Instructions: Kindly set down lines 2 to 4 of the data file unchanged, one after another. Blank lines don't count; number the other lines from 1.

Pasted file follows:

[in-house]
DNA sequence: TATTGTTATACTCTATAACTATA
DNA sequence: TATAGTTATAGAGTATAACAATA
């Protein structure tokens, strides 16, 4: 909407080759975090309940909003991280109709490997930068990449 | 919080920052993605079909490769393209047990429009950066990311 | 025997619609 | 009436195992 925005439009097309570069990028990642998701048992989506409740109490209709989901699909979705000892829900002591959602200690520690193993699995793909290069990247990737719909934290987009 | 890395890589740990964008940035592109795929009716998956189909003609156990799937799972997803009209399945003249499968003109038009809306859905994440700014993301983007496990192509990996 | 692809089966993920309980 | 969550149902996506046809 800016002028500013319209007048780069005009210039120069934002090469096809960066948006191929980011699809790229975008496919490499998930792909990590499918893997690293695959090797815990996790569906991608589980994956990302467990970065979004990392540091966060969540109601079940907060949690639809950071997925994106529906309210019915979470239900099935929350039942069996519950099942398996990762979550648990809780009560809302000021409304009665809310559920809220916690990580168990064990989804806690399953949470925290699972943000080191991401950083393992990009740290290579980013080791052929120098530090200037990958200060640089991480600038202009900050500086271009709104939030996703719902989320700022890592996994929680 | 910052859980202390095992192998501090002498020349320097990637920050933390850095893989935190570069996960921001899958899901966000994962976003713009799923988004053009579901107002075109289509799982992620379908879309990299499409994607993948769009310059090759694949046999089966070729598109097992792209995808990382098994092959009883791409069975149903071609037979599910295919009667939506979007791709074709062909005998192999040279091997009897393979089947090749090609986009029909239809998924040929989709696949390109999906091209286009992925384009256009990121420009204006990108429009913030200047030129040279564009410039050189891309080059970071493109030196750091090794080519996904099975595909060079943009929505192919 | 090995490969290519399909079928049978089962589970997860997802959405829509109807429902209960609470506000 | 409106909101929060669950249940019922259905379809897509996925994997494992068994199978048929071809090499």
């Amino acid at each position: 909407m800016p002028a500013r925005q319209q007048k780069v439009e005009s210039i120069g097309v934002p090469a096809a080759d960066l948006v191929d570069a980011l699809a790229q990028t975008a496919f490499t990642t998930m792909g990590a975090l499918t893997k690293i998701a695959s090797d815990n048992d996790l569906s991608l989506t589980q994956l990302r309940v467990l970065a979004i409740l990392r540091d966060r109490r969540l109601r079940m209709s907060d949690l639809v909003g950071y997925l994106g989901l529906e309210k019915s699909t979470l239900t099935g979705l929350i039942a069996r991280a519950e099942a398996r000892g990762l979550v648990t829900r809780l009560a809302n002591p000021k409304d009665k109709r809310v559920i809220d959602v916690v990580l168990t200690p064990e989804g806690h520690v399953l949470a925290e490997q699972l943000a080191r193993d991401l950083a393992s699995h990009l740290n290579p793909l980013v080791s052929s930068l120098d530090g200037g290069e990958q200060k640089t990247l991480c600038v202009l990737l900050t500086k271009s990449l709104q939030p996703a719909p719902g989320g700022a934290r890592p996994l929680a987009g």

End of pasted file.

DNA sequence: TATTGTTATACTCTATAACTATA
DNA sequence: TATAGTTATAGAGTATAACAATA
């Protein structure tokens, strides 16, 4: 909407080759975090309940909003991280109709490997930068990449 | 919080920052993605079909490769393209047990429009950066990311 | 025997619609 | 009436195992 925005439009097309570069990028990642998701048992989506409740109490209709989901699909979705000892829900002591959602200690520690193993699995793909290069990247990737719909934290987009 | 890395890589740990964008940035592109795929009716998956189909003609156990799937799972997803009209399945003249499968003109038009809306859905994440700014993301983007496990192509990996 | 692809089966993920309980 | 969550149902996506046809 800016002028500013319209007048780069005009210039120069934002090469096809960066948006191929980011699809790229975008496919490499998930792909990590499918893997690293695959090797815990996790569906991608589980994956990302467990970065979004990392540091966060969540109601079940907060949690639809950071997925994106529906309210019915979470239900099935929350039942069996519950099942398996990762979550648990809780009560809302000021409304009665809310559920809220916690990580168990064990989804806690399953949470925290699972943000080191991401950083393992990009740290290579980013080791052929120098530090200037990958200060640089991480600038202009900050500086271009709104939030996703719902989320700022890592996994929680 | 910052859980202390095992192998501090002498020349320097990637920050933390850095893989935190570069996960921001899958899901966000994962976003713009799923988004053009579901107002075109289509799982992620379908879309990299499409994607993948769009310059090759694949046999089966070729598109097992792209995808990382098994092959009883791409069975149903071609037979599910295919009667939506979007791709074709062909005998192999040279091997009897393979089947090749090609986009029909239809998924040929989709696949390109999906091209286009992925384009256009990121420009204006990108429009913030200047030129040279564009410039050189891309080059970071493109030196750091090794080519996904099975595909060079943009929505192919 | 090995490969290519399909079928049978089962589970997860997802959405829509109807429902209960609470506000 | 409106909101929060669950249940019922259905379809897509996925994997494992068994199978048929071809090499």